Insight into the controversial act during the Opening Ceremony of the Olympics.
Holding the flag for your country in the opening ceremony of the Olympics is an honor that many athletes wish to be granted. With the honor, however, comes a swirl of instructions and protocol to follow. However, when Americans select an athlete to carry the flag, they will likely be asked to uphold a tradition that has taken place for more than 100 years.
As teams enter the venue for the Parade of Nations in the Opening Ceremony, most Olympic teams briefly lower their flag (as if bowing) as a sign of respect when marching past the host nation’s box where leaders generally sit. The United States does not dip their flag.
According to legend, at the 1908 Summer Games, shot putter Ralph Rose stated, “this flag dips for no earthly king.” While some athletes chose to dip or not dip the flag, the tradition flip-flopped for several more years until 1936 when both the Summer and Winter Olympic games were held in Germany, controlled at the time under Adolph Hitler and Nazis rule. There was talk of a United States boycott, but athletes did participate in events and did not lower the flag in the ceremony.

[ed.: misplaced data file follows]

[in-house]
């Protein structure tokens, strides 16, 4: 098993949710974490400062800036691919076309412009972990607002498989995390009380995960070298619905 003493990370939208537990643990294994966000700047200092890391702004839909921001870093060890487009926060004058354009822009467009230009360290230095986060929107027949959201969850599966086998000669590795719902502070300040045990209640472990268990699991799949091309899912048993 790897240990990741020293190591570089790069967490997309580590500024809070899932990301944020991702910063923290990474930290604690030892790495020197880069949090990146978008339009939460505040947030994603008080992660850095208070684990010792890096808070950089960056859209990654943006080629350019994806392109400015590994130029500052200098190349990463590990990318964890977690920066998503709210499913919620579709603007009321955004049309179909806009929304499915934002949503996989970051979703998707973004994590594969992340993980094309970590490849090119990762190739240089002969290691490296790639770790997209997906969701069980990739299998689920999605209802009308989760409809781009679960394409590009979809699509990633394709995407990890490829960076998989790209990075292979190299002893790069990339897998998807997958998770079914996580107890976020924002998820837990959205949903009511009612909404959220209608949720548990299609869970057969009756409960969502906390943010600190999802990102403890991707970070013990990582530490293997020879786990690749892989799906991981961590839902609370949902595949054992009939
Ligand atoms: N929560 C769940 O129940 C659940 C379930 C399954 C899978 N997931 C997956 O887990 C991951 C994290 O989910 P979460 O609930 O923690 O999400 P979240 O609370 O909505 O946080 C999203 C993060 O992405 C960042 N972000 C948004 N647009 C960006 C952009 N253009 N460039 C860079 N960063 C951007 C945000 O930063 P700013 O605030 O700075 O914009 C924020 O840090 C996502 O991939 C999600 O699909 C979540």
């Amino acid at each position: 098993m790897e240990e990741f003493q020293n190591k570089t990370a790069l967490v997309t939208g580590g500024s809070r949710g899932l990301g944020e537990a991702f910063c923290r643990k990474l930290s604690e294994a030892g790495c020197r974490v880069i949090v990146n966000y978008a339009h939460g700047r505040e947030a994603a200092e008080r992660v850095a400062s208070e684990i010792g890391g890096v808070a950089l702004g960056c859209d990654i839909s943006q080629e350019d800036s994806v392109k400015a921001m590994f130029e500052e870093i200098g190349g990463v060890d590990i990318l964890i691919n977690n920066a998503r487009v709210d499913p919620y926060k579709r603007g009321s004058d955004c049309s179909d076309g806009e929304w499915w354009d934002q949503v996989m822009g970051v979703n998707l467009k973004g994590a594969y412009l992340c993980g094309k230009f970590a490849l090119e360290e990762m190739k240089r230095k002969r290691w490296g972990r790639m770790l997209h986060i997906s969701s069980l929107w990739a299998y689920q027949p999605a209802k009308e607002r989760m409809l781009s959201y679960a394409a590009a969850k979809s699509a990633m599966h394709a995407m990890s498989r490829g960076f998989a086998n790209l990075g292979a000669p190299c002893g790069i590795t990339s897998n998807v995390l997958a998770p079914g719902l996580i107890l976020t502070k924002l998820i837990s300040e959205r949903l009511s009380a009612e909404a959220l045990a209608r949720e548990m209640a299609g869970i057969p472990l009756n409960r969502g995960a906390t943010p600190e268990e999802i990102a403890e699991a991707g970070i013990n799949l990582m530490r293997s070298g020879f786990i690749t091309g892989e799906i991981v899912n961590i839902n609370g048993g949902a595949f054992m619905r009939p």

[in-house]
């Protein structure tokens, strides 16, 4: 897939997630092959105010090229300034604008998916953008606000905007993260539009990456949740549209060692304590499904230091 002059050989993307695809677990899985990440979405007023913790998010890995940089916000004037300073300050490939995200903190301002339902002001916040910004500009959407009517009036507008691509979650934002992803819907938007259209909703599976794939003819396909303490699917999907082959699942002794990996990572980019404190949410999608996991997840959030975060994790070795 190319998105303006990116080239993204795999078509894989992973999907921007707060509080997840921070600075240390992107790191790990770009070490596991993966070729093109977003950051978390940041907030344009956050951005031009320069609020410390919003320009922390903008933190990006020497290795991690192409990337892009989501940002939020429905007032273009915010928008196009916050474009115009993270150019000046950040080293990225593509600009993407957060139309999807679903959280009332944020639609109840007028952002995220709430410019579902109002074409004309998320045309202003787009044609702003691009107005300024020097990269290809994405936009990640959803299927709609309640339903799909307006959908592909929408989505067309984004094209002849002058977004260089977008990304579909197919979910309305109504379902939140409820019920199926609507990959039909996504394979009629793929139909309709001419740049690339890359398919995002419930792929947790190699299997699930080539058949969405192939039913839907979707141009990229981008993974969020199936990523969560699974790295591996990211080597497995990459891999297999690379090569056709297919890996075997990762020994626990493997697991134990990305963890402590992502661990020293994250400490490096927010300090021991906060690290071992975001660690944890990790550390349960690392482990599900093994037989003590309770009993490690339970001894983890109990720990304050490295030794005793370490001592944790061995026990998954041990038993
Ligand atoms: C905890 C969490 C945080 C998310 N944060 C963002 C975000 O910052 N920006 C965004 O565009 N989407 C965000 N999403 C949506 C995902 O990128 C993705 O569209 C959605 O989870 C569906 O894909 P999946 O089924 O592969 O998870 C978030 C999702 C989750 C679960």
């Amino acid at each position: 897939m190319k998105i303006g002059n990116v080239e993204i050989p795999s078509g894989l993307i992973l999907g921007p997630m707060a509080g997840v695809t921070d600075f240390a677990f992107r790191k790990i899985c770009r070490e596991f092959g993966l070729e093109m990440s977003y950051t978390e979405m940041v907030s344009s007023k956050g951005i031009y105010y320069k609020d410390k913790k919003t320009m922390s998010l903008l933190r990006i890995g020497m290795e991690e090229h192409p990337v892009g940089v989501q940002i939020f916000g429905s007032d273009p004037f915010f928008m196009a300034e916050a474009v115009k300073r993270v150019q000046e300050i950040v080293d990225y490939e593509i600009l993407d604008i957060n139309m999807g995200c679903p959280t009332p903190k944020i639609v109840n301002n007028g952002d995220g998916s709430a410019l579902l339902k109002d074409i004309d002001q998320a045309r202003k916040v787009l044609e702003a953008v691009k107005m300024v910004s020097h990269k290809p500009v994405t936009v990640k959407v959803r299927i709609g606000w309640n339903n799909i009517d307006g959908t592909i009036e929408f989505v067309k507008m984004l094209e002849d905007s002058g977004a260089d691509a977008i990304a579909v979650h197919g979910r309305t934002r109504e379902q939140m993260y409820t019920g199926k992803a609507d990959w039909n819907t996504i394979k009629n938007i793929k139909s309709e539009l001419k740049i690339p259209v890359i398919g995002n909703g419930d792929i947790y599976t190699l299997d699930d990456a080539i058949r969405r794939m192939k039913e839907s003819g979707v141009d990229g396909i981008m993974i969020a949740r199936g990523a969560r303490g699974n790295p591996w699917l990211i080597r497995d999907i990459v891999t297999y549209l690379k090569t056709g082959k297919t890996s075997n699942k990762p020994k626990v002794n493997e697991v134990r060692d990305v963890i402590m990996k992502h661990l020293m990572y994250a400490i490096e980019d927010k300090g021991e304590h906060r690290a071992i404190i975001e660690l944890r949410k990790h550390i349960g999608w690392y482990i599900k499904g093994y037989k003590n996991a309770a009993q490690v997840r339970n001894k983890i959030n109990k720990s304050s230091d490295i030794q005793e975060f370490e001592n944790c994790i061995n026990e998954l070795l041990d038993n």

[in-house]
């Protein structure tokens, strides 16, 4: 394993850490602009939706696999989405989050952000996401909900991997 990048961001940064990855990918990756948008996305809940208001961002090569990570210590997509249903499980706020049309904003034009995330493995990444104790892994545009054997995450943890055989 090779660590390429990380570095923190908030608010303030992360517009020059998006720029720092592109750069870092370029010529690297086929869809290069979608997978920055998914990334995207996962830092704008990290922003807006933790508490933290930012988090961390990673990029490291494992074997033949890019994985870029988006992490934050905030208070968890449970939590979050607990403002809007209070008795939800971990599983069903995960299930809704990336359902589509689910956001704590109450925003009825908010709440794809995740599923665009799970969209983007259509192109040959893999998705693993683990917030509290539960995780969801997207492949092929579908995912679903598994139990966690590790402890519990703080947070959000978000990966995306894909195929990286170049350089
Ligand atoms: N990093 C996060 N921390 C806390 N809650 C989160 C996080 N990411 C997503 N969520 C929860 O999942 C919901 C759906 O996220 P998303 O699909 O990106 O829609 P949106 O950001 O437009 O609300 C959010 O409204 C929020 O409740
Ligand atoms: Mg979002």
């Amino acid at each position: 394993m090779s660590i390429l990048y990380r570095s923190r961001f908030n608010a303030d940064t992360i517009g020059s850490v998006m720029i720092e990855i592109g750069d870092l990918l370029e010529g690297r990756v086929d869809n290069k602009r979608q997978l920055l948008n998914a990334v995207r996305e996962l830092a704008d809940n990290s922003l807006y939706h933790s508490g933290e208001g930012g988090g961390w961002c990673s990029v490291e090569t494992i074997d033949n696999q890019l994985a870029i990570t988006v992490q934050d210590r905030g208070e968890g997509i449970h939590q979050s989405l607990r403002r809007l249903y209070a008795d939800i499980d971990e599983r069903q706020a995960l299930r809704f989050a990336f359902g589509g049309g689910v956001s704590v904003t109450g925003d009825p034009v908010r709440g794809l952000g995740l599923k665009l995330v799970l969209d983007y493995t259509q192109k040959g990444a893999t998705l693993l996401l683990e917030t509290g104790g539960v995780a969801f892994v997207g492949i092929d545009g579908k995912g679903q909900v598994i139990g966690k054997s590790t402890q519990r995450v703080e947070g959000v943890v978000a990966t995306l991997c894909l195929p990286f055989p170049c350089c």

While how the tradition began remains just that – a legend – after the 1936 Olympics, the tradition is codified for the United States Olympic Committee and the flag has not been dipped since then. Controversy continues today about the tradition of not dipping the flag during the ceremony. The Flag Code guidelines prohibit dipping, but that pertains mostly to the military, not civilians. Members of the U.S. Olympic movement and International Olympic Committee tried to settle the issue by devising alternative flag options, but failed in finding a solution.
The obvious choice for the honor to carry the flag at this year’s Summer Olympics for the United States would be 14-time gold medal winner Michael Phelps – but the honor is rarely given to the obvious choice. This year’s flag bearer will be selected from a group of 530 athletes – and the athletes choose themselves who will represent the United States. Captains from the 26 teams submit a nominee, which is followed by a secret vote, taking into account inspirational stories, length of service, performance and results.
Phelps has removed himself from consideration for the honor, due to his scheduled competition the following day. Popular choices that will be given serious consideration for the flag bearing honor is Los Angeles Lakers all-star guard Kobe Bryant, as well as five-time Wimbledon champion Serena Williams. However, equestrian Karen O’Connor – the oldest athlete on the team – and world champion judoka Kayla Harrison are also speculated to be in the running to carry the American flag in the Opening Ceremony.
The 2012 Summer Olympics Open Ceremony in London will take place, Friday, July 27, 2012.